Making Plant Extracts - How to Choose the Right Solvent

Pictured: organic freeze dried strawberry 'chips' with no additives. I picked these up in the health section of my local supermarket.

But we're not going to be cooking or snacking. We're going to use these to make an extract.

Which solvent is best?

There are numerous choices:
  • oil
  • water
  • vinegar
  • ethanol
  • glycerine
  • a mix of some of the above

Which would you choose? Here's a little spoiler alert: there is more than one right answer.

The Answer: It Depends

Depending on what you want to make, you could in truth use any of the above. Mind you, an oil infusion is not going to smell like strawberries, because the fragrance molecules in strawberries are not oil-soluble.

Does this mean it would be wrong to use oil? Well, only if you specifically want the scent and color of strawberries, then you would in all likelihood be disappointed if you chose oil.

To capture the scent and color of strawberries, you could choose glycerine, water, ethanol or vinegar.

For any plant you want to use in an extract, you're probably going to get the best results if you start by doing a bit of research on the plant, its constituents, and the solubility of the parts you want to extract. This doesn't have to take weeks and weeks of study, but even if it does (sometimes researching something can be a path to all kinds of happy and enlightening discoveries), you'll be better equipped to move forward.

Want to jump in and just go for it? That's OK too, but if I may be so bold as to suggest doing a few side by side comparative batches in different solvents so you can get hands on experience at what works best for your purposes.

Even if you 'get it wrong' and end up with a batch or 2 that has to be binned, you'll have learned some cool stuff.

Strawberry Vinegar

I chose vinegar for the freeze dried strawberries you see above. I was curious to see if the strawberries could overpower (or at least decide to become good friends with) the vinegar scent.

A double charge was done (that's when the strained liquid is reused in a second infusion).

Guess what?

Strawberry and vinegar really seem to like each other! The strawberry fragrance is 'boosted' by the vinegar and has a really strong and sweet fragrance with only a slight vinegary undertone.

I'm super pleased with the color as well. Check the pic below for the end result.

This tincture has been tested in a few different products and is performing quite well. Initial impressions: this is definitely not the last batch of strawberry vinegar I will be making.

Now of course, I can't help wondering if the result would have been the same with fresh strawberries.

This can only be answered by doing more batches.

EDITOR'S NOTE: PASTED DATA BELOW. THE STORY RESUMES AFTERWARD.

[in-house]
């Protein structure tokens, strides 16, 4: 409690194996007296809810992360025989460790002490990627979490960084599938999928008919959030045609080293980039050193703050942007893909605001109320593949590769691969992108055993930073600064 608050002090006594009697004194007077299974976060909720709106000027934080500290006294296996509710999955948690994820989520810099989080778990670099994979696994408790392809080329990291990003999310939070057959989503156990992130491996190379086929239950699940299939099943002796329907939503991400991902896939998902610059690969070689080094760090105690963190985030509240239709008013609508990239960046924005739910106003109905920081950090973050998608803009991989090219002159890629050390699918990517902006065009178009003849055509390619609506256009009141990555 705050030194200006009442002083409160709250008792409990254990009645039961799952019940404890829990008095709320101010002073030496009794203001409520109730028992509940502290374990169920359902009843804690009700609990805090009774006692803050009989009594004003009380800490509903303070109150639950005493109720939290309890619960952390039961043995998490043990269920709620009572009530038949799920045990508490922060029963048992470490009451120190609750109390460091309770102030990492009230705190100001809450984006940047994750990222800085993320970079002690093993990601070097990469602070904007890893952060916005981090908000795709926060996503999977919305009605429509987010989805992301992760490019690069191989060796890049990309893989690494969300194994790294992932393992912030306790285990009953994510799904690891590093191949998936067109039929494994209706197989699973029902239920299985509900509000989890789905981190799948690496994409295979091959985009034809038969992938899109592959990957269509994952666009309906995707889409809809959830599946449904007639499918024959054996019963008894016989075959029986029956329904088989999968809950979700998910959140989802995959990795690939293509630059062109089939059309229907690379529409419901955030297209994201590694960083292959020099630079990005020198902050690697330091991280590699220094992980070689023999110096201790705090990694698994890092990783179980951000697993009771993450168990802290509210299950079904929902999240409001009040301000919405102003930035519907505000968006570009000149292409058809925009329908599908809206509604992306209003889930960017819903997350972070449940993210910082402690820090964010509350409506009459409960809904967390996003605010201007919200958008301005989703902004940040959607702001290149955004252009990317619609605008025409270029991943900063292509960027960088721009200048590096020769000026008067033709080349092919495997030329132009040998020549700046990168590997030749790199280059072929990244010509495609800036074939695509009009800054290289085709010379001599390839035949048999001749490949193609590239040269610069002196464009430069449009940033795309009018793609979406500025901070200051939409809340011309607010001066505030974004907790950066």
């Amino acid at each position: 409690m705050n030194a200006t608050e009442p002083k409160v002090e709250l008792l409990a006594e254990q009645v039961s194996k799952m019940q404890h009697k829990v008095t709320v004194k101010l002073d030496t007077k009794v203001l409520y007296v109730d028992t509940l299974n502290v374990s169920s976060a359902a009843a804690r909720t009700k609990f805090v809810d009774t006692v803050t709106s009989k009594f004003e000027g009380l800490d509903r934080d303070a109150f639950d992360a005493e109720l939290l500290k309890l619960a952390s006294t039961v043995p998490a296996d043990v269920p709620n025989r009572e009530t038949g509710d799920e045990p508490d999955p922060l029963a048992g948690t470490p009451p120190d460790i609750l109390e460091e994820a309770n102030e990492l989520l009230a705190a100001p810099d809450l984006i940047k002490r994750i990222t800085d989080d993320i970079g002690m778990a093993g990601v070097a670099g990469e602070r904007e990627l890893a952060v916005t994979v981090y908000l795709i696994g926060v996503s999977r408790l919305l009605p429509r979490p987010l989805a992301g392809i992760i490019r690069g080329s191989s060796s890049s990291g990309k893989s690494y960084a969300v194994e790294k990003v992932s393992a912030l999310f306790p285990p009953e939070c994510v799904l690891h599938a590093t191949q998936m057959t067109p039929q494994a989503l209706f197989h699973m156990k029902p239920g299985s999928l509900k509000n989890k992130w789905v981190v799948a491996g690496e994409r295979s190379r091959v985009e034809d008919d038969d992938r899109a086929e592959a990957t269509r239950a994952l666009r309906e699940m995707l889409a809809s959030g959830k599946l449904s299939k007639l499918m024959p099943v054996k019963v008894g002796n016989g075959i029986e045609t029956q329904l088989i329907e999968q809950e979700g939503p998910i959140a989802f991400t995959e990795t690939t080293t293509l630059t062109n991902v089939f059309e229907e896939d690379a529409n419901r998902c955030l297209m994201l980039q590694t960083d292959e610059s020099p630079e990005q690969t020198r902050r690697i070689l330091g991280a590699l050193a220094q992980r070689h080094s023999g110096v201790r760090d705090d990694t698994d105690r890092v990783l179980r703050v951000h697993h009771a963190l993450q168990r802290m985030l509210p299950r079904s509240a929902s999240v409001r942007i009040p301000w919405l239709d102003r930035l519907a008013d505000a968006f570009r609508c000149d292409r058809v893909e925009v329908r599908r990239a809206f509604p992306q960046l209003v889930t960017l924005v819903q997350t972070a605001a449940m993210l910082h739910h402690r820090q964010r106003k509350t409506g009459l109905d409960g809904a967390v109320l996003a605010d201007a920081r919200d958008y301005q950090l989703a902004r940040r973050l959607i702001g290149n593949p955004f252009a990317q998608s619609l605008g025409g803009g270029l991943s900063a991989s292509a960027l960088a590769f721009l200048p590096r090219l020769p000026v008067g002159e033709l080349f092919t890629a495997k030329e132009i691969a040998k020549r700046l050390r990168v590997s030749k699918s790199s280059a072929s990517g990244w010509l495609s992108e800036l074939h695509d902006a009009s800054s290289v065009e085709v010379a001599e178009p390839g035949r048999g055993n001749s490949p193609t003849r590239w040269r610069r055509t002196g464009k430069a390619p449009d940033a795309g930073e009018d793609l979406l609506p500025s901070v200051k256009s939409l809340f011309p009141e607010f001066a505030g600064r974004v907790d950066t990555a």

Guess what just made my ever-growing to-do list?

You Can Do This Too

If you're interested in an overview of different extract making possibilities and want to try a couple of different methods, check this bundle offer in the shop.

Do Tell

Have you ever tried infusing dried strawberries in oil? How did it turn out? Please leave a comment below.

More Stuff About Strawberries and Their Constituents

Strawberry constituents, Medical News Today
Flavinoids Overview, Journal of Nutritional Science

More Stuff about Vinegar for Skincare on this Blog

Which Vinegar is best for tinctures
How to Make a Pomegranate Vinegar Tincture
Quality checking vinegar tinctures: the meaning of cloudiness
What Vinegar has to do with Cosmetics 


Unknown said…
Hi Lisa,
What type of vinegar did you use with the dried strawberries?
White, apple, wine?
Thanks for your feedback,
LisaLise said…
Hi Maya — I prefer distilled white but you can use any vinegar you like 😊
Unknown said…
Hi Lisa,
Thanks for your post. I am interested in learning more about which constituents require which solvents - do you have any recommended reading (blogs, books) that list this type of information?
Many thanks,
Darlene said…
Hi Lisa,
How will you use this tincture?
Thank you,
LisaLise said…
HI @Justina - You're going to want to look at botanical books and visit a few herbalist sources for this kind of information. :)

Hi @Darlene - I've already tested this in a few skin and hair products so far and more testing is on my to do list. :)
Amanda Wells said…
This comment has been removed by the author.
Sharon said…
Hi Lisa does vinegar and ethanol over power the scent of the strawberries?
LisaLise said…
Hi Sharon - as I wrote in the post; the vinegar did not overpower the strawberries :) I haven’t used a mix of ethanol and vinegar so can’t answer that part
priyanka surana said…
Hello Lisa

What should I dissolve my dried flowers like rose and hibiscus?

LisaLise said…
Hi Priyanka -- that depends a little on what you want to capture from the flowers. Both of these do well in vinegar, ethanal and water. :)
Jessi said…
Hi Lise! I had a curious question about solvents, would pure distilled alcohol like vodka work as a solvent? It was something I stumbled on elsewhere and thought it could be a good cost effective alternative but after I found your work I wasn’t so sure. Thanks for your help and all your works!
LisaLise said…
Hi Jessi - you can use vodka but look for 80 % (many vodkas are between 37 - 40%).
Anonymous said…
Hi jesse, I was to make the smell, but not the color. I want to put it in my dryer or make a laundry soap. Thanks.